Understanding the Underlying Culture

A prime example of how understanding the underlying culture helps improve consumer experience is looking at globalization. According to Fung, "Unlike scholars, transnational corporations take a more pragmatic view of globalization: to them, globalization and localization are strategies to maximize profits". In an effort to increase profit levels, companies can, and often do, reinvent themselves to better fit the culture they wish to serve. This can be seen in the upscale cafes that Starbucks offers in international cities like Paris, or in the way McDonald's customizes its menus in different markets to suit local tastes. Coca-Cola will change the lettering on its labels to appeal to a host country.

Even the all-American corporation Disney, which initially wanted to give tourists worldwide an "authentic" Disney experience, had to make some local accommodations when opening Hong Kong Disneyland. "Faced with unsatisfactory attendance, the park management agreed to incorporate more Chinese cultural elements: Mickey Mouse wears a Chinese long robe; visitors are greeted by a character representing the traditional Chinese God of Wealth; and there is dragon dancing during the Chinese New Year". In 2008, Disney went as far as adapting the "Year of the Rat" to the "Year of the Mouse" for their Chinese New Year celebration.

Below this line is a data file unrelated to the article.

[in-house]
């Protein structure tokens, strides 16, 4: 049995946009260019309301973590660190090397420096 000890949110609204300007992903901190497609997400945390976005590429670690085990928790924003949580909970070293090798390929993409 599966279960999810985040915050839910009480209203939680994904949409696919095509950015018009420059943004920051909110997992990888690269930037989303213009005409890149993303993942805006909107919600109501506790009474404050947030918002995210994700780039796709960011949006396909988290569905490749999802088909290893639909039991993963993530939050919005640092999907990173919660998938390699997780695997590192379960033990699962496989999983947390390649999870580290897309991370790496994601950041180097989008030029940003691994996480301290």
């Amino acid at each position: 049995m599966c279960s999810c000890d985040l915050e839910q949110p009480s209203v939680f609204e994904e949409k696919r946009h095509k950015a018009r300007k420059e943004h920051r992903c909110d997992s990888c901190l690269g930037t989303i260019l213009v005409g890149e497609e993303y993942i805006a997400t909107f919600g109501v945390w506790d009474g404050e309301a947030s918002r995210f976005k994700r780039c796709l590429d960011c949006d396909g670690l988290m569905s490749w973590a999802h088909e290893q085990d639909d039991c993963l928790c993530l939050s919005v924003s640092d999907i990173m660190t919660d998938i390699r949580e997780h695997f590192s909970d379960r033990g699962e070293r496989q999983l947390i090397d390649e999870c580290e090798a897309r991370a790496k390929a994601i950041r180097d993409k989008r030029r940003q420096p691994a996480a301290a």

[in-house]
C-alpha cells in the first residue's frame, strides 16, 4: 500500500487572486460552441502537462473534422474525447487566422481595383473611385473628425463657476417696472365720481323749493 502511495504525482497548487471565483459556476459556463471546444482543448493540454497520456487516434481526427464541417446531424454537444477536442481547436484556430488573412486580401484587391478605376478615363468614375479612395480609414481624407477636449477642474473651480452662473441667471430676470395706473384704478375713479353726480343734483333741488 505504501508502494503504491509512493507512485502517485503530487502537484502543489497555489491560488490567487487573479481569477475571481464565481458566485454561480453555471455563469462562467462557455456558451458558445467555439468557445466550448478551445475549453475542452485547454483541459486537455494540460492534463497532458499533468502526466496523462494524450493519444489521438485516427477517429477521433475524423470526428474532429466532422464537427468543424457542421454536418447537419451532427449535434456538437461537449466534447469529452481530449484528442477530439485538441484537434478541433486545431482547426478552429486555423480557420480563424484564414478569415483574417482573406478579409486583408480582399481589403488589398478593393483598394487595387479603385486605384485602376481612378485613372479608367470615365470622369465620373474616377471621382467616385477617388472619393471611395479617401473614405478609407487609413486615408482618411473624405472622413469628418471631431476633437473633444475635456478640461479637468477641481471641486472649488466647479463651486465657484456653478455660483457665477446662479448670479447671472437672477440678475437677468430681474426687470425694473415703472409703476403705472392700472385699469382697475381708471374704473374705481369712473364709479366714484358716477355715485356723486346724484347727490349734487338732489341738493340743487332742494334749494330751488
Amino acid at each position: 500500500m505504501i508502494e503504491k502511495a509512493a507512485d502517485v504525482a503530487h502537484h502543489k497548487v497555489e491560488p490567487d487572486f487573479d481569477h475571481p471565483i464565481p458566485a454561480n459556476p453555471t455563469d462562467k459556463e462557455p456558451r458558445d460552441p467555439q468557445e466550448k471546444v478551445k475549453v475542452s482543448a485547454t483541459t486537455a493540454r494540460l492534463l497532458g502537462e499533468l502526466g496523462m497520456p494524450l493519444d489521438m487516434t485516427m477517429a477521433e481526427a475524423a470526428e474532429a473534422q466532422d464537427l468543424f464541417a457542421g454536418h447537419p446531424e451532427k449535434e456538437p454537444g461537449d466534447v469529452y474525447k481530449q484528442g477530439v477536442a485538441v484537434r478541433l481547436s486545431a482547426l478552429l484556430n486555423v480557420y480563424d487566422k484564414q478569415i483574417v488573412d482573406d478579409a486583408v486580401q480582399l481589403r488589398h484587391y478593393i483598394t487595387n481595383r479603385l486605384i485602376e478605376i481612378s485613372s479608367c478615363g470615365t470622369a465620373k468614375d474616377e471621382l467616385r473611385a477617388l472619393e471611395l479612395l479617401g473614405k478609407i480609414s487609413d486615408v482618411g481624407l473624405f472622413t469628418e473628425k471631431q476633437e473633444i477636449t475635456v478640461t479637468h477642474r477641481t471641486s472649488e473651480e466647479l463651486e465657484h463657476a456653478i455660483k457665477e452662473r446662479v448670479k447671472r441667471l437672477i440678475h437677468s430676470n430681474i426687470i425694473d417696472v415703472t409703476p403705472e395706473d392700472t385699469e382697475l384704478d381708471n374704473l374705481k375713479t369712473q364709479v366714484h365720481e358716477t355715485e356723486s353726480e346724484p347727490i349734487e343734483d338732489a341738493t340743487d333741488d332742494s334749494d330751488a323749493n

In the article "An Anthropologist Walk Into A Bar...," Christian Madsbjerg cites the example of Coloplast, a company which makes ostomy bags. The company's sales were falling, so they changed their point of view to understand what it felt like to be an ostomy patient. Through anthropological research, Coloplast realized it had not achieved its company's main goal, stopping leakage, thereby reducing customers' quality of life. Based on this insight, they designed a new product that would fit more body types, BodyFit. This new product was extremely successful.

Subcultures Within a Culture

Across the United States, there are huge differences in culture. People in Florida are different from those in Ohio, who are different from Washington residents, who are different from those in New Jersey. This can be seen in the use of dialects, slang, and even references to common words, such as "pop" vs "soda," or the dozens of ways to describe a long piece of bread with meat and cheese (submarine, hero, bomber, or hoagie). National marketing campaigns that try to refer to a product one way will appeal to just one subculture and only serve to confuse and alienate other subcultures.

Even in one geographic location, the culture is not homogeneous; there can be many underlying subcultures. Take, for example, a target audience of teens in the Bay Area of California. Trying to advertise to this group would be difficult to generalize because there is a huge non-native Bay Area population, especially from Asian countries, but also from other areas within the U.S.; a large disparity in socio-economic standings; and a racially diverse population. No one marketing strategy can effectively appeal to all these groups.

Companies which take the time to study cultures and subcultures, look for patterns and themes, and truly look at their consumers as human beings instead of just marketing statistics will increase the effectiveness of their marketing campaigns and improve their overall consumer experience.